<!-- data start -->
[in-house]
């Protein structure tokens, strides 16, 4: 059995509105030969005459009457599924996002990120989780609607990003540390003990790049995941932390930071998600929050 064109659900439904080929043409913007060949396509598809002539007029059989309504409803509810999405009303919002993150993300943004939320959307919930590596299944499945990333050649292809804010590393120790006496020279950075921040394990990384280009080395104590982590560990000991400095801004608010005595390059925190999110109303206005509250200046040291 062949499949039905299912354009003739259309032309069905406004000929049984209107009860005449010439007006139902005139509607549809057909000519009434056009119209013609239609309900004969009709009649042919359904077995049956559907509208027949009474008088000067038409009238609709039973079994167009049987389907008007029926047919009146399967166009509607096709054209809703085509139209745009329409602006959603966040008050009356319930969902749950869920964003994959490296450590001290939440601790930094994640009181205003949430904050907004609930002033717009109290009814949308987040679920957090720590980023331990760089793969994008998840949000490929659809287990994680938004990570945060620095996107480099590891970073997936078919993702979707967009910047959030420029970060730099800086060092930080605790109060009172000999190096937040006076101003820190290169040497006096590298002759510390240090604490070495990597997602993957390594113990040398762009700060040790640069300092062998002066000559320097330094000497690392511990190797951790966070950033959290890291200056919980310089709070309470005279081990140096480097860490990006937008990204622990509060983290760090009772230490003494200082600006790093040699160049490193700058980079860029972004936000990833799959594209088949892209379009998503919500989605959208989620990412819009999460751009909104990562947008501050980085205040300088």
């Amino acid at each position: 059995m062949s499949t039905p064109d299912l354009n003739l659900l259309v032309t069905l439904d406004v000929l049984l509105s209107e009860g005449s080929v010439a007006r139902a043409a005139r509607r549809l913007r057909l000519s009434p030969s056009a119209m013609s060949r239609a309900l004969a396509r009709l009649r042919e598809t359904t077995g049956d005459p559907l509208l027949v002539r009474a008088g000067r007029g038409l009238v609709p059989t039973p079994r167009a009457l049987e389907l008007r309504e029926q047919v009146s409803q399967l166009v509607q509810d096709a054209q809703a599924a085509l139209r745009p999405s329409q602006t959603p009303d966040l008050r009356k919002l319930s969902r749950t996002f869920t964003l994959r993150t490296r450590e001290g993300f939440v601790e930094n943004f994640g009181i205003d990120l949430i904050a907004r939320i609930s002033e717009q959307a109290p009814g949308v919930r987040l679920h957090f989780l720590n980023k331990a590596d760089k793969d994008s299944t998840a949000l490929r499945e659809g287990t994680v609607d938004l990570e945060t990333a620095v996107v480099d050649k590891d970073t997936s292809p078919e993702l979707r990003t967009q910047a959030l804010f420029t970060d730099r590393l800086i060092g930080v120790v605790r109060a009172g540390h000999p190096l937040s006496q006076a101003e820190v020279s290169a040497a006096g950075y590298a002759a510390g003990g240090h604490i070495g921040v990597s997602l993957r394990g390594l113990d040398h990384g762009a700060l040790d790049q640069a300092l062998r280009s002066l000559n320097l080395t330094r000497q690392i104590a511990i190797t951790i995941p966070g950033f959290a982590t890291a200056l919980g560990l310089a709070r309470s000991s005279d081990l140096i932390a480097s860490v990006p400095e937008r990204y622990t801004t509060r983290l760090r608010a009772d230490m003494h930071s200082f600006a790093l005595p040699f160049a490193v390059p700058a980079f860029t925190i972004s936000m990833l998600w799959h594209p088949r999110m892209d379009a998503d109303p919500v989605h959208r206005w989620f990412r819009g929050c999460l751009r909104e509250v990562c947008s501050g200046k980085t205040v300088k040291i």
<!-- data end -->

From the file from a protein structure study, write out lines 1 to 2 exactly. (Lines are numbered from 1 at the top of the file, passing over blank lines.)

[in-house]
């Protein structure tokens, strides 16, 4: 059995509105030969005459009457599924996002990120989780609607990003540390003990790049995941932390930071998600929050 064109659900439904080929043409913007060949396509598809002539007029059989309504409803509810999405009303919002993150993300943004939320959307919930590596299944499945990333050649292809804010590393120790006496020279950075921040394990990384280009080395104590982590560990000991400095801004608010005595390059925190999110109303206005509250200046040291 062949499949039905299912354009003739259309032309069905406004000929049984209107009860005449010439007006139902005139509607549809057909000519009434056009119209013609239609309900004969009709009649042919359904077995049956559907509208027949009474008088000067038409009238609709039973079994167009049987389907008007029926047919009146399967166009509607096709054209809703085509139209745009329409602006959603966040008050009356319930969902749950869920964003994959490296450590001290939440601790930094994640009181205003949430904050907004609930002033717009109290009814949308987040679920957090720590980023331990760089793969994008998840949000490929659809287990994680938004990570945060620095996107480099590891970073997936078919993702979707967009910047959030420029970060730099800086060092930080605790109060009172000999190096937040006076101003820190290169040497006096590298002759510390240090604490070495990597997602993957390594113990040398762009700060040790640069300092062998002066000559320097330094000497690392511990190797951790966070950033959290890291200056919980310089709070309470005279081990140096480097860490990006937008990204622990509060983290760090009772230490003494200082600006790093040699160049490193700058980079860029972004936000990833799959594209088949892209379009998503919500989605959208989620990412819009999460751009909104990562947008501050980085205040300088």